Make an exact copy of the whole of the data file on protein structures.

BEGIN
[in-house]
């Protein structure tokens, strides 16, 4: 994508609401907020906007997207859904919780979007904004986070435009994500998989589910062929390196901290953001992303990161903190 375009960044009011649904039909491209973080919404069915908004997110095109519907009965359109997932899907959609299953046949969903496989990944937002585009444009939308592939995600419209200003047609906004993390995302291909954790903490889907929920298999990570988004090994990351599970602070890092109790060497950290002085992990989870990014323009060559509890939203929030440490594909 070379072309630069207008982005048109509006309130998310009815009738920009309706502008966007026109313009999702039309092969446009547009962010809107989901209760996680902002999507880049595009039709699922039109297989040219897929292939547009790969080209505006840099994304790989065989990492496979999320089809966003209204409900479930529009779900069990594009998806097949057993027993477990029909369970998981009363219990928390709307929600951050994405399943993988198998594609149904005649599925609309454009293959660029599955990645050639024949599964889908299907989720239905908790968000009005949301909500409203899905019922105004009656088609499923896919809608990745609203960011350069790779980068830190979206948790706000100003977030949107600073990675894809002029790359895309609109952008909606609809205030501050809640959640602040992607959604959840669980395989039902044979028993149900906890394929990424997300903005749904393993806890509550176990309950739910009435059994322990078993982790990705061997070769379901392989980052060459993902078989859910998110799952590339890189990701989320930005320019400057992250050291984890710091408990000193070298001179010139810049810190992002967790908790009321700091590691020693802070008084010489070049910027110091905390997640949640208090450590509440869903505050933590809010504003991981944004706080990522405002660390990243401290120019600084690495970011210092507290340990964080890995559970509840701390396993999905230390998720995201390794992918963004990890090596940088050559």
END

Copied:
[in-house]
């Protein structure tokens, strides 16, 4: 994508609401907020906007997207859904919780979007904004986070435009994500998989589910062929390196901290953001992303990161903190 375009960044009011649904039909491209973080919404069915908004997110095109519907009965359109997932899907959609299953046949969903496989990944937002585009444009939308592939995600419209200003047609906004993390995302291909954790903490889907929920298999990570988004090994990351599970602070890092109790060497950290002085992990989870990014323009060559509890939203929030440490594909 070379072309630069207008982005048109509006309130998310009815009738920009309706502008966007026109313009999702039309092969446009547009962010809107989901209760996680902002999507880049595009039709699922039109297989040219897929292939547009790969080209505006840099994304790989065989990492496979999320089809966003209204409900479930529009779900069990594009998806097949057993027993477990029909369970998981009363219990928390709307929600951050994405399943993988198998594609149904005649599925609309454009293959660029599955990645050639024949599964889908299907989720239905908790968000009005949301909500409203899905019922105004009656088609499923896919809608990745609203960011350069790779980068830190979206948790706000100003977030949107600073990675894809002029790359895309609109952008909606609809205030501050809640959640602040992607959604959840669980395989039902044979028993149900906890394929990424997300903005749904393993806890509550176990309950739910009435059994322990078993982790990705061997070769379901392989980052060459993902078989859910998110799952590339890189990701989320930005320019400057992250050291984890710091408990000193070298001179010139810049810190992002967790908790009321700091590691020693802070008084010489070049910027110091905390997640949640208090450590509440869903505050933590809010504003991981944004706080990522405002660390990243401290120019600084690495970011210092507290340990964080890995559970509840701390396993999905230390998720995201390794992918963004990890090596940088050559």